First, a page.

Abstract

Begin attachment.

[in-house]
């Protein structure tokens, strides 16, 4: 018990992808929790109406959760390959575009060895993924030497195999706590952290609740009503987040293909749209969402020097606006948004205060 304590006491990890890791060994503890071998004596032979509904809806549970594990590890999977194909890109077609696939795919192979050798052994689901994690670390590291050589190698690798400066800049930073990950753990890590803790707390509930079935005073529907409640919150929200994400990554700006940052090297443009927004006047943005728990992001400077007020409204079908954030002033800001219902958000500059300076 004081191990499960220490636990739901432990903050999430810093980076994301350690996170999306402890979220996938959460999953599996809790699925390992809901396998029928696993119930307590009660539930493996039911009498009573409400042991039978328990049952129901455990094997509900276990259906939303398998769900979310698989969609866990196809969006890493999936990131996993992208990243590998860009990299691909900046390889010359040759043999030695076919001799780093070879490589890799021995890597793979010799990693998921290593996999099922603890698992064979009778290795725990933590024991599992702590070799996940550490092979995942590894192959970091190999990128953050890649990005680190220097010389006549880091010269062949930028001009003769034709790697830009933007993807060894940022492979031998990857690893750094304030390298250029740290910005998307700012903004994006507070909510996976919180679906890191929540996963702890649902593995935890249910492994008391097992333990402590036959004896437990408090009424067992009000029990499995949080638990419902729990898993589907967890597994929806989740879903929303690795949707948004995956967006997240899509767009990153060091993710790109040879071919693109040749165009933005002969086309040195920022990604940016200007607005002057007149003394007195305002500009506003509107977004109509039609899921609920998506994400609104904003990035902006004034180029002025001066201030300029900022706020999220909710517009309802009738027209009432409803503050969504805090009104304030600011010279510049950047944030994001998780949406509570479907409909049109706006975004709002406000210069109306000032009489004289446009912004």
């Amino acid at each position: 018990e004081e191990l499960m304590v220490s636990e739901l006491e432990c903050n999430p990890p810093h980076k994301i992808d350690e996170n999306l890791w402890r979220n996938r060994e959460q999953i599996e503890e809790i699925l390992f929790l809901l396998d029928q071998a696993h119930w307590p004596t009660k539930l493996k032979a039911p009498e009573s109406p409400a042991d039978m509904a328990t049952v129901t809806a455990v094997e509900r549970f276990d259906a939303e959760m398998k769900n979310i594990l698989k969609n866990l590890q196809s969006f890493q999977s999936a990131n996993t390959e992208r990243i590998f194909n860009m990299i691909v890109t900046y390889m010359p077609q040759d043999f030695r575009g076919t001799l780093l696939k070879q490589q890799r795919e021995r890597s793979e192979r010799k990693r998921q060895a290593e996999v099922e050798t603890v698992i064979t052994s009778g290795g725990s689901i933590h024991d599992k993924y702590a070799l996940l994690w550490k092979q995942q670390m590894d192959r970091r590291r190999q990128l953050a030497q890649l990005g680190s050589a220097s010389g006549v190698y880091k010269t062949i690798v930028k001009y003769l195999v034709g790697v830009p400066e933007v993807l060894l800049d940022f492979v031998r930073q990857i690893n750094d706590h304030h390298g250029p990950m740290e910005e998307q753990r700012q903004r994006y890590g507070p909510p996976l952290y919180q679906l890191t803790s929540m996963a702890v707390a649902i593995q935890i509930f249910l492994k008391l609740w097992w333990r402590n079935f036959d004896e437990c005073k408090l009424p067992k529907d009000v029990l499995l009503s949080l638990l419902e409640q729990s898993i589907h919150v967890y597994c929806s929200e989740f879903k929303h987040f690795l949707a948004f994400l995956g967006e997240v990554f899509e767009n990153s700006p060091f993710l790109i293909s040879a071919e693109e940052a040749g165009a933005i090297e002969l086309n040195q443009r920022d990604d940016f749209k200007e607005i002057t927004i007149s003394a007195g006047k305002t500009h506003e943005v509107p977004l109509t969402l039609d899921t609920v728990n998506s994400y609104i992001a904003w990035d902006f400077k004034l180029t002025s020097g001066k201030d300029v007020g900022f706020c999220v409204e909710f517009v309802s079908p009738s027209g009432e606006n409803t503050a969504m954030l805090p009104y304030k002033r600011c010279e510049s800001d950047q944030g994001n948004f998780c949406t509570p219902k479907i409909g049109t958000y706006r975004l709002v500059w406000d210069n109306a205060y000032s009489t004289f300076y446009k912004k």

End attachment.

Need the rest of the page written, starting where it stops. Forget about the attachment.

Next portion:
AbstractFloods are among natural disasters which cause the largest damages worldwide each year, inducing fatalities of human lives, destruction of infrastructure and economical losses. Consequently, forecasting this type of events through hydro‐meteorological models is still of great importance from a civil protection point of view since it allows to reduce hydrological risk by means of early warning systems. Nevertheless, hydrological model initialization in ungauged basins, where there is lack of direct measurements of meteorological information, is a known issue affecting the entire prediction chain. The present study evaluates the possibility of using forecasts provided by the meteorological model MOLOCH developed by CNR‐ISAC forcing the FEST‐WB hydrological model developed by Politecnico di Milano to perform discharge simulations assuming that the forecasting errors are negligible when using the first 24 h of time horizon. The study is carried out in the urban catchments of Milan city, the Seveso‐Olona‐Lambro (SOL) river basins, located in northern Italy. The main hydro‐meteorological variables are analysed by comparing the spatialized and observed meteorological data, provided by an official regional network of weather stations plus a citizen scientists' contribution with the meteorological model forecasts. Moreover, a sensitivity analysis following the well‐known one‐factor‐at‐a‐time methodology is accomplished with the aim of defining which atmospheric forcing, beyond rainfall, mostly affects flowrate forecasts. Results generally show satisfactory correspondences between forecasts and observed data for the discharge variable at daily scale, although an underestimation of precipitation, particularly for severe events in summer, is present. Therefore, using meteorological forecasts to create daily initial conditions for hydrological model, instead of ground observations, might be a reliable and valuable approach, even if some considerations should be borne in mind when coupling the two models.

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